Dinosaurs had adopted an innovative nesting technique in the Jurassic era that still helps modern day birds and crocodiles, discovered researchers.
The highly fragile remains of eggshells, dating back 150 million years, is helping researchers uncover one of the most perplexing mysteries about dinosaurs. A new study published by University of Calgary researchers, is trying to settle a debate that’s been going on for ages between paleontologists: How did the dinosaurs incubate their eggs. Speaking about the same, study co–author Kohei Tanaka of the University of Calgary said:
“Nest structures are usually not preserved in the fossil record, making it difficult to determine if dinosaurs buried their eggs during incubation like crocodiles, or if they were incubated in more open nests as in brooding birds. There are many papers that seek the incubation method of dinosaurs, but our research is one of the most comprehensive studies in that it analyzes large datasets on the eggs of both living and fossil species.”
The study, published in the journal Plos One, has for the first time, revealed a definitive link between dinosaur eggshell porosity and different nesting types, reported Fox News. The study proves there’s a strong connection between the nesting styles of the dinosaurs and that of modern day birds and crocodiles. Science has long proved that, though the two species might be completely independent from each other today, millions of years ago, they developed from dinosaurs.
To find out exactly how the dinosaur nesting took place, the team studied 30 types of dinosaur eggs. More specifically, Tanaka and his team, which involved dinosaur egg and nesting site expert Darla Zelenitsky, closely examined eggshell porosity of the fossilized remains. Thereafter, they cross-referenced the porosity of eggs belonging to 120 species of birds and crocodiles. Explaining the technique and challenges involved, Tanaka continued:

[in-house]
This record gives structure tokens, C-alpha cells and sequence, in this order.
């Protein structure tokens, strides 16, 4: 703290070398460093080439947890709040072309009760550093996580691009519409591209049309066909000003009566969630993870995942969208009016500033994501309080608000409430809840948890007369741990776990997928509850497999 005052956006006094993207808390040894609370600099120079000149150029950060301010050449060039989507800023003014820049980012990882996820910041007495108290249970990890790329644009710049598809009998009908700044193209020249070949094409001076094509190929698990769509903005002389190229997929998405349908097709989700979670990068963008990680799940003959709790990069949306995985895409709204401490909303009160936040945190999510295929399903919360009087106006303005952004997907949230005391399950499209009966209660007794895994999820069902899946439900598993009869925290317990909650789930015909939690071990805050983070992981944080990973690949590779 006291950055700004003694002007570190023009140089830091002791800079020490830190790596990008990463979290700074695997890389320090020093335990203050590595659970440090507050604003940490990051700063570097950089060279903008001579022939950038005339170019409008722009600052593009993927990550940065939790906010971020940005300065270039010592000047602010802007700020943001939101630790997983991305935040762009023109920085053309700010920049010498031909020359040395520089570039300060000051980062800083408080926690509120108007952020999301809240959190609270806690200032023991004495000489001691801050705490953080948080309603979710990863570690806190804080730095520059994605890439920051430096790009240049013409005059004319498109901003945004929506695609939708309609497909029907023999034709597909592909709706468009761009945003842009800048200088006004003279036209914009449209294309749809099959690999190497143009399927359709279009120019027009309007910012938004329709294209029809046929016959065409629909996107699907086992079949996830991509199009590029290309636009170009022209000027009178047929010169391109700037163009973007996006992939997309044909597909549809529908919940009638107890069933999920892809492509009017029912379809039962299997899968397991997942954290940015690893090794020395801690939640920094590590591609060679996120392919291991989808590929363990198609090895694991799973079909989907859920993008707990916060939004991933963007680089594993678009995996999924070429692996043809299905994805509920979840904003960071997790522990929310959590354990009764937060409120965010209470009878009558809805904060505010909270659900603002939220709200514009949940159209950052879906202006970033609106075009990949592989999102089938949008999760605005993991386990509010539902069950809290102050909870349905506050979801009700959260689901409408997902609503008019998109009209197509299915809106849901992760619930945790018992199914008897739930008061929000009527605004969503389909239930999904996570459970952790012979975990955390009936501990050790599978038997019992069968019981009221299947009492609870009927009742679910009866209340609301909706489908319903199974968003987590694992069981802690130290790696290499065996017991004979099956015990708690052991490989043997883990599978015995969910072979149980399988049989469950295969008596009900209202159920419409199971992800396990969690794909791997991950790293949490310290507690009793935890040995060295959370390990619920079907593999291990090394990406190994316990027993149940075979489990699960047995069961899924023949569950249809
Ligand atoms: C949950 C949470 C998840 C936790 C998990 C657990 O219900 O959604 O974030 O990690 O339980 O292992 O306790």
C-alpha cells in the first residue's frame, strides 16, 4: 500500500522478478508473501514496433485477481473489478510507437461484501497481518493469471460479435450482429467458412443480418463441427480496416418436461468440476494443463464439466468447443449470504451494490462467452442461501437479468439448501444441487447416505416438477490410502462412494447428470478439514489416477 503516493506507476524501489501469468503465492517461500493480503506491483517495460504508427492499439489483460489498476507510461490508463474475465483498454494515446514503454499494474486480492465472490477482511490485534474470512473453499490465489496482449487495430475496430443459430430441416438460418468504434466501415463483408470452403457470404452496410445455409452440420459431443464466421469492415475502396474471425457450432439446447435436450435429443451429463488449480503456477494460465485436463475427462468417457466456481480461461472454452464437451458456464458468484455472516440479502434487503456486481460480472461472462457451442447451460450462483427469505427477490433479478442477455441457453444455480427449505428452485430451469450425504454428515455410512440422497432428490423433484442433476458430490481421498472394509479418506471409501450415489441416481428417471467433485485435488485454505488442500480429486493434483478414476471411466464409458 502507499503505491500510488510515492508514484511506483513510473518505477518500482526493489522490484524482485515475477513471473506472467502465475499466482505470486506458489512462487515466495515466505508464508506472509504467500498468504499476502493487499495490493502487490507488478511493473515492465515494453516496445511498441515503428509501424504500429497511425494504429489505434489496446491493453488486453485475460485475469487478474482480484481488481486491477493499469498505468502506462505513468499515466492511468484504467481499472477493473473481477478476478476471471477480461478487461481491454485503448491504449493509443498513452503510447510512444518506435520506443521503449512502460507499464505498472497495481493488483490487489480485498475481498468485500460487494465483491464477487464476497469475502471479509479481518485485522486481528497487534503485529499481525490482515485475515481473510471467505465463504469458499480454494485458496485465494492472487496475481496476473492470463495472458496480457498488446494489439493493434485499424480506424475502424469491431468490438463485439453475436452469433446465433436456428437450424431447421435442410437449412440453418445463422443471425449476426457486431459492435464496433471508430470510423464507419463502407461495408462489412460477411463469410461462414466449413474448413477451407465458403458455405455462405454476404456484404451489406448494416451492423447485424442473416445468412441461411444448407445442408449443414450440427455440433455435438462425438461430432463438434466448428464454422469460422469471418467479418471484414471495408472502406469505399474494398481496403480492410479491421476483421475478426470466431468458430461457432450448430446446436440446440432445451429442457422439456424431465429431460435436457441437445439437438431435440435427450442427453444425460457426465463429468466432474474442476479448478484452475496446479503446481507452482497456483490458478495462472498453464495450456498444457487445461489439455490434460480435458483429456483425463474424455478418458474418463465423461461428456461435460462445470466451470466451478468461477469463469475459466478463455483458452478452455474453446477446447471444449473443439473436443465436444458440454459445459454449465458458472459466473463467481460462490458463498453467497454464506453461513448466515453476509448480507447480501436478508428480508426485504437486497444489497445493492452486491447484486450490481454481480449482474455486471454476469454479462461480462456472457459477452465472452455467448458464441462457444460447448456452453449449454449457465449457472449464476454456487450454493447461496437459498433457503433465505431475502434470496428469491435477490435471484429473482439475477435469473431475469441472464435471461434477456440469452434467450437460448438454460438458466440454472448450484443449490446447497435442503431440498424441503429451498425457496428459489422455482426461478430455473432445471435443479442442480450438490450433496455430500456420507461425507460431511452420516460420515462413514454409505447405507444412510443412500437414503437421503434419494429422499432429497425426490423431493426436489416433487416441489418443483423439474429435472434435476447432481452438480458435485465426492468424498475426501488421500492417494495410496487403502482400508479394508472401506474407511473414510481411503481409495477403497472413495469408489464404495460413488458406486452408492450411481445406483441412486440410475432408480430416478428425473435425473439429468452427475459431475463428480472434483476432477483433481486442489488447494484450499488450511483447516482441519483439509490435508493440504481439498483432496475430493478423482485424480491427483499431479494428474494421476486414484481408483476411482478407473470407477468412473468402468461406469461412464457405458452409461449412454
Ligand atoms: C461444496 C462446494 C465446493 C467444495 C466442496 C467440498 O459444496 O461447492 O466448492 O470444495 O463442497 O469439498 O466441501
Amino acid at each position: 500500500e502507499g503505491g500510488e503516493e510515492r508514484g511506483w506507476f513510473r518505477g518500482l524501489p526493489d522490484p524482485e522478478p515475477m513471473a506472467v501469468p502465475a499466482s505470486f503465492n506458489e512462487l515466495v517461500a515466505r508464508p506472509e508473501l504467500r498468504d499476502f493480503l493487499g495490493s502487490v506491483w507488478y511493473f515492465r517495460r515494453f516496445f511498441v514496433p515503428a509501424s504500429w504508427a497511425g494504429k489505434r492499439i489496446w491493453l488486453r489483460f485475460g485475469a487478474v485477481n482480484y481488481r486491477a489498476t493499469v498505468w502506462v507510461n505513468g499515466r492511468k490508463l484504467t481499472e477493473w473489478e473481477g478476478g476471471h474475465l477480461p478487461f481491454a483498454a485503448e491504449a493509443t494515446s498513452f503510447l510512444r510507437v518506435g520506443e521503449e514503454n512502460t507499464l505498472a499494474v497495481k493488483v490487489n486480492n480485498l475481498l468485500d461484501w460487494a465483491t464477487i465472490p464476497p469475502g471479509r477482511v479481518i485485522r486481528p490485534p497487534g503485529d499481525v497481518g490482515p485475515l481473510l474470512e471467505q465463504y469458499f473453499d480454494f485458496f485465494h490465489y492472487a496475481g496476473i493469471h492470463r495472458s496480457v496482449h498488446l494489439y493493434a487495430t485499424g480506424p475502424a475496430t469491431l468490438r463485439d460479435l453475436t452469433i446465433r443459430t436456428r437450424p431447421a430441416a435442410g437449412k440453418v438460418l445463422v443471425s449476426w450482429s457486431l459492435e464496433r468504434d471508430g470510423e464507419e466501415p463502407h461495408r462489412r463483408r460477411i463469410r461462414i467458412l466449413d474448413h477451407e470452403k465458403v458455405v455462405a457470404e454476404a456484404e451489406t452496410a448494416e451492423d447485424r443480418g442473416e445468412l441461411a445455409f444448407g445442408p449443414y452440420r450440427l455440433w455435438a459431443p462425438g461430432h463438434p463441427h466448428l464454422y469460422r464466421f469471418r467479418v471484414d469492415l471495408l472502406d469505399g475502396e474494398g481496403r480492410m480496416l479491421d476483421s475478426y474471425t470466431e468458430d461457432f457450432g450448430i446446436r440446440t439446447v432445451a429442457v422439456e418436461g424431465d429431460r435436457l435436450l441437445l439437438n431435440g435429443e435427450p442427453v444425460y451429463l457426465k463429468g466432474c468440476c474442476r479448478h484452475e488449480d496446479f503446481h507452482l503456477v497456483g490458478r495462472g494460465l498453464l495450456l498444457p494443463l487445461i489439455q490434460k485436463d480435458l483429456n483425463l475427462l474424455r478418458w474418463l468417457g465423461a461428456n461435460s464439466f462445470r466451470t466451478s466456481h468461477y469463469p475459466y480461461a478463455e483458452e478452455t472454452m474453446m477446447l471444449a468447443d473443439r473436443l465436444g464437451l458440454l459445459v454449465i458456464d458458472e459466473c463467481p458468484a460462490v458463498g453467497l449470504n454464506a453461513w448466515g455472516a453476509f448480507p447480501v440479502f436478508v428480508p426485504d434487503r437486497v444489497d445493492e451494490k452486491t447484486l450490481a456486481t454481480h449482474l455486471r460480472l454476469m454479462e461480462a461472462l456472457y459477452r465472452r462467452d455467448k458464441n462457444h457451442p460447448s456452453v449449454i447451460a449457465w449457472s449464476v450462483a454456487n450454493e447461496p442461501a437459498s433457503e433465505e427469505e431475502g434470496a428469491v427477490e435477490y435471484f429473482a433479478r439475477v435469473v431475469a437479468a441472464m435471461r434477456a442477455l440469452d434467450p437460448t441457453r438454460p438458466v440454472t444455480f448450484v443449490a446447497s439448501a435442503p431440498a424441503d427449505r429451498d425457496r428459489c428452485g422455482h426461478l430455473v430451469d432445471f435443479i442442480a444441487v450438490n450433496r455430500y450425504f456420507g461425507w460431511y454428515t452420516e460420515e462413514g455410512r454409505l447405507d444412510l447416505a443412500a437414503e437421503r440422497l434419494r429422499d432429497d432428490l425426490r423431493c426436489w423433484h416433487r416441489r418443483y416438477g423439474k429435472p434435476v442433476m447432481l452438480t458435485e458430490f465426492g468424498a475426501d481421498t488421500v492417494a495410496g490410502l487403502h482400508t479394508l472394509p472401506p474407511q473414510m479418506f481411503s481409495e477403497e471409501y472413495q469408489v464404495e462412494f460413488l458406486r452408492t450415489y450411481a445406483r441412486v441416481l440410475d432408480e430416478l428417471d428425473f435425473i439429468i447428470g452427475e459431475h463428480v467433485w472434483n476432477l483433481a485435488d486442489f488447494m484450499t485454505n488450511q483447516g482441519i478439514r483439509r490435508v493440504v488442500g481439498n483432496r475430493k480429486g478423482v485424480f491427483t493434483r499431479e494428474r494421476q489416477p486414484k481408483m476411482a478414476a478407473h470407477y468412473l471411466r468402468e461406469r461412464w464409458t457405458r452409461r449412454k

“Fossil eggs are more challenging to study because fossil specimens are often incomplete. However, some of the microscopic features of the eggshell, such as porosity, are preserved, and can be used to infer the types of nests in dinosaurs in the absence complete nests.”
So how did dinosaur nesting take place? The study concluded that majority of the dinosaurs had adopted an innovative technique of preserving and incubating their eggs. They buried their eggs in nests covered with dirt and vegetation, reported The Christian Science Monitor. This technique is commonly observed in modern day crocodiles. Modern day crocodiles carefully dig holes in the loose soil near riverbeds. The nesting spot is usually hidden by dense vegetation. After the mother lays eggs, she covers the eggs with soil, dirt and vegetation, which kept the eggs warm. Once the eggs hatch, the babies crawl out of the dirt.
Interestingly, not all dinosaurs adopted this nesting technique, shared researchers. Quite a few theropods – or bipedal, meat-eating dinosaurs – laid their eggs in open nests. Needless to say, this type of dinosaur later evolved into modern-day birds, said study co-researcher Darla Zelenitsky, an assistant professor of paleontology at the University of Calgary in Canad,
“The evolution of open nests and brooding behavior could have allowed small theropod dinosaurs, and obviously birds, to move to other nesting locations other than on the ground. This may have helped their evolutionary success.”
The researchers were able to settle the argument by looking at the porosity of the eggshells, reported HNGN. Previous research has indicated eggs that are incubated in open nests have a very low porosity, while those eggs that are buried have a high porosity. This strongly indicates dinosaurs, such as long–necked sauropods and carnivorous theropods, which laid high porosity eggs, had adopted a buried-nest nesting technique, while advanced theropods, including the bird–like maniraptorans, laid low porosity eggs, suggesting they laid their eggs in open nests. What’s peculiar is that the researchers also found evidence that suggests theropods may have partially buried or at least covered their eggs, presumably to protect from other predators.
Researchers caution that the nesting styles may have gradually changed and the discovery of more fossilized eggshells could offer a definitive answer.
[Photo by Rob Stothard / Getty Images]